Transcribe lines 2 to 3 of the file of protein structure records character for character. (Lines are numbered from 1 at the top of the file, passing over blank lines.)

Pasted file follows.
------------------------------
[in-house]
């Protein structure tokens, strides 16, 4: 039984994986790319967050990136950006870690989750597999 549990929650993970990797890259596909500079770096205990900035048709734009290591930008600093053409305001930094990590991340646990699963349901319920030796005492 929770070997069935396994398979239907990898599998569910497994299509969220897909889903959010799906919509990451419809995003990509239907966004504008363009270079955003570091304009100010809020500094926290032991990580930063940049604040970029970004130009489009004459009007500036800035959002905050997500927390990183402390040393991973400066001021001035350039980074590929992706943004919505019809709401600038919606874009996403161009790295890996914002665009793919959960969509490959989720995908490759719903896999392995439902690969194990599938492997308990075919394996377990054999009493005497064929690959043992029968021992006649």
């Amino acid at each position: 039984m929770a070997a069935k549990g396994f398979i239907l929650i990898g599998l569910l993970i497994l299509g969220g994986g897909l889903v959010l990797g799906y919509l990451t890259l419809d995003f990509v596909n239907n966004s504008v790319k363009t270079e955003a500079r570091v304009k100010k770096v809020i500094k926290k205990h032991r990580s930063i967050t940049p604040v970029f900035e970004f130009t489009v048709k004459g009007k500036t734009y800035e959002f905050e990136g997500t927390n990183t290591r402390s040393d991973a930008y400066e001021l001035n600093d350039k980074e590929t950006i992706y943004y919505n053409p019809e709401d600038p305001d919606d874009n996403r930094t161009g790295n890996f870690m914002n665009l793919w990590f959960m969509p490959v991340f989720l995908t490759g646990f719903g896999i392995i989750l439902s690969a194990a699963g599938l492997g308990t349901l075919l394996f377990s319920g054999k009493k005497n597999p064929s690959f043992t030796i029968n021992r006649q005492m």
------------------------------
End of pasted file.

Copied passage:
């Protein structure tokens, strides 16, 4: 039984994986790319967050990136950006870690989750597999 549990929650993970990797890259596909500079770096205990900035048709734009290591930008600093053409305001930094990590991340646990699963349901319920030796005492 929770070997069935396994398979239907990898599998569910497994299509969220897909889903959010799906919509990451419809995003990509239907966004504008363009270079955003570091304009100010809020500094926290032991990580930063940049604040970029970004130009489009004459009007500036800035959002905050997500927390990183402390040393991973400066001021001035350039980074590929992706943004919505019809709401600038919606874009996403161009790295890996914002665009793919959960969509490959989720995908490759719903896999392995439902690969194990599938492997308990075919394996377990054999009493005497064929690959043992029968021992006649």
């Amino acid at each position: 039984m929770a070997a069935k549990g396994f398979i239907l929650i990898g599998l569910l993970i497994l299509g969220g994986g897909l889903v959010l990797g799906y919509l990451t890259l419809d995003f990509v596909n239907n966004s504008v790319k363009t270079e955003a500079r570091v304009k100010k770096v809020i500094k926290k205990h032991r990580s930063i967050t940049p604040v970029f900035e970004f130009t489009v048709k004459g009007k500036t734009y800035e959002f905050e990136g997500t927390n990183t290591r402390s040393d991973a930008y400066e001021l001035n600093d350039k980074e590929t950006i992706y943004y919505n053409p019809e709401d600038p305001d919606d874009n996403r930094t161009g790295n890996f870690m914002n665009l793919w990590f959960m969509p490959v991340f989720l995908t490759g646990f719903g896999i392995i989750l439902s690969a194990a699963g599938l492997g308990t349901l075919l394996f377990s319920g054999k009493k005497n597999p064929s690959f043992t030796i029968n021992r006649q005492m």